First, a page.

Newfoundland Will Be the First Province to Get Legal Weed, Followed by the West

Canada’s maritime provinces will be the first to see marijuana legalized for recreational use, with the western provinces to follow as the clock turns midnight in each time zone

Photo by Neil Thomas on Unsplash

Photo by Neil Thomas on Unsplash

Canadians haven’t been allowed to legally tender money for marijuana since 1924, but that’s all about to change. A lucky toker in Newfoundland or Labrador will have the honor of buying that country’s first legal recreational pot product in almost 100 years, and he or she will more than likely make that transaction online, a technology that wasn’t even imaginable at the time the bud band was brandished on the country.

Recreational pot becomes legal across Canada at midnight on October 17th, meaning that due to its position in the East of the country, residents of Newfoundland and Labrador will be able to access to the drug when the clock strikes 12 a.m. Newfoundland Standard Time. As with any change to federal law, the new law takes effect at midnight in each time zone, as opposed to at one moment nationwide, according to Canada’s justice department. This means that in reality, legalization will roll out over the course of five and a half hours from coast to coast.

Newfoundland is set to enforce reasonably prohibitive laws surrounding public consumption at the very same time that the drug is to become legal, stating that pot users are not to use cannabis in a public place. And while the province has 23 cannabis dispensaries, it is unclear whether they will be selling recreational product at midnight on the 17th, although the Newfoundland and Labrador Liquor Board is well-aware of the opportunity that lies in front of them as the first province selling legal recreational pot.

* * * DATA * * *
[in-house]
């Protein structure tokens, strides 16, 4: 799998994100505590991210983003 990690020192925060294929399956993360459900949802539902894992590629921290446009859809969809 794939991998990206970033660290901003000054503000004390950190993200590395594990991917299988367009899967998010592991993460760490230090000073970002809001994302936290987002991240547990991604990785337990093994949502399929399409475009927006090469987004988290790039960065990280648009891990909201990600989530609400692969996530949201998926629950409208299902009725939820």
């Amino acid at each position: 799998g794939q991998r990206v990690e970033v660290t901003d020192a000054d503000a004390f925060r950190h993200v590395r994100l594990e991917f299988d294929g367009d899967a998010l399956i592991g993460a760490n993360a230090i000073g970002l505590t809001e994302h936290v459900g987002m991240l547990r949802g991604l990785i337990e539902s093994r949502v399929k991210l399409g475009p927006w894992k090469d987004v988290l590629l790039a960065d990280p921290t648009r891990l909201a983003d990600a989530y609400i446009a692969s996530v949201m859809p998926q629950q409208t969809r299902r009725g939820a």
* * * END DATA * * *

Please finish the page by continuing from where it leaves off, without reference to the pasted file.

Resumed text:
The government of that province signed a deal with Canopy Growth in December of last year to secure “safe and secure supply” of cannabis come October 17th.

P.E.I. and New Brunswick will be the next to open their marijuana markets, and while they will have legislation to Newfoundland and Labrador, Nova Scotia has decided for much greater allowance of public weed consumption. The province’s Smoke-Free Act, however, covers a wide swath of public places where the weed won’t be allowed, to include art galleries, museums, libraries, as well as church halls or laundromats.

It follows that Quebec and most of Ontario will see legal marijuana in their provinces an hour after the east coast, followed by Saskatchewan and Manitoba in another hour, Alberta another hour later, and last but not least, British Columbia and the Yukon will be the last to light up legally.

Written by Veronica Viveiros

Veronica has been working with freelance writing clients for over seven years. She has provides writing, coaching and editing services to Capital Market clients. Her educational background in Finance and Journalism has given her a broad base from which to approach The Blunt Investor.

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